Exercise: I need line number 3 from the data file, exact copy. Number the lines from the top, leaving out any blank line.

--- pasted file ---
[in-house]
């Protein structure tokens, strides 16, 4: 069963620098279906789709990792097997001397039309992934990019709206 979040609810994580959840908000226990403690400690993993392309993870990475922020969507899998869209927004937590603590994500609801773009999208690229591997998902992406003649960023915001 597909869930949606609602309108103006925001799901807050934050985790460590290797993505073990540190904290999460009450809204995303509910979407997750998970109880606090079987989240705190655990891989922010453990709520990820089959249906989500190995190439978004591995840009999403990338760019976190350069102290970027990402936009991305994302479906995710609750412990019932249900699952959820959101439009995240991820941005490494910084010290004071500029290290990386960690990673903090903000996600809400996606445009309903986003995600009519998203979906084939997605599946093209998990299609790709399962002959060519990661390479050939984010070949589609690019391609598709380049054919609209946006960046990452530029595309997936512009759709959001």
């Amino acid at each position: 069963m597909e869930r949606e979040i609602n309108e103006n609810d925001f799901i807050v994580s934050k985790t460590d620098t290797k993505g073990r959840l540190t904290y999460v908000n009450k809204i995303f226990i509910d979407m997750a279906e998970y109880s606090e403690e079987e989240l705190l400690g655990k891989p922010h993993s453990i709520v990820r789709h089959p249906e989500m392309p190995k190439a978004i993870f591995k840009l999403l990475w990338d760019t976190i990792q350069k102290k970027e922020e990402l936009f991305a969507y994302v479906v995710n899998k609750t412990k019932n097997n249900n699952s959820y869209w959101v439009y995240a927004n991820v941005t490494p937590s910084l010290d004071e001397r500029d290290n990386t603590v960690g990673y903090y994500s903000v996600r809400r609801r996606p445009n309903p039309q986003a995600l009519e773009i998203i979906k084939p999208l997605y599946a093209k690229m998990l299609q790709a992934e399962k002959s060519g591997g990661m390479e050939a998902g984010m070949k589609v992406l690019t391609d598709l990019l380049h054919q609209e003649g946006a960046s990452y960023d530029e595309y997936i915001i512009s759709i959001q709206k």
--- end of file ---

């Amino acid at each position: 069963m597909e869930r949606e979040i609602n309108e103006n609810d925001f799901i807050v994580s934050k985790t460590d620098t290797k993505g073990r959840l540190t904290y999460v908000n009450k809204i995303f226990i509910d979407m997750a279906e998970y109880s606090e403690e079987e989240l705190l400690g655990k891989p922010h993993s453990i709520v990820r789709h089959p249906e989500m392309p190995k190439a978004i993870f591995k840009l999403l990475w990338d760019t976190i990792q350069k102290k970027e922020e990402l936009f991305a969507y994302v479906v995710n899998k609750t412990k019932n097997n249900n699952s959820y869209w959101v439009y995240a927004n991820v941005t490494p937590s910084l010290d004071e001397r500029d290290n990386t603590v960690g990673y903090y994500s903000v996600r809400r609801r996606p445009n309903p039309q986003a995600l009519e773009i998203i979906k084939p999208l997605y599946a093209k690229m998990l299609q790709a992934e399962k002959s060519g591997g990661m390479e050939a998902g984010m070949k589609v992406l690019t391609d598709l990019l380049h054919q609209e003649g946006a960046s990452y960023d530029e595309y997936i915001i512009s759709i959001q709206k």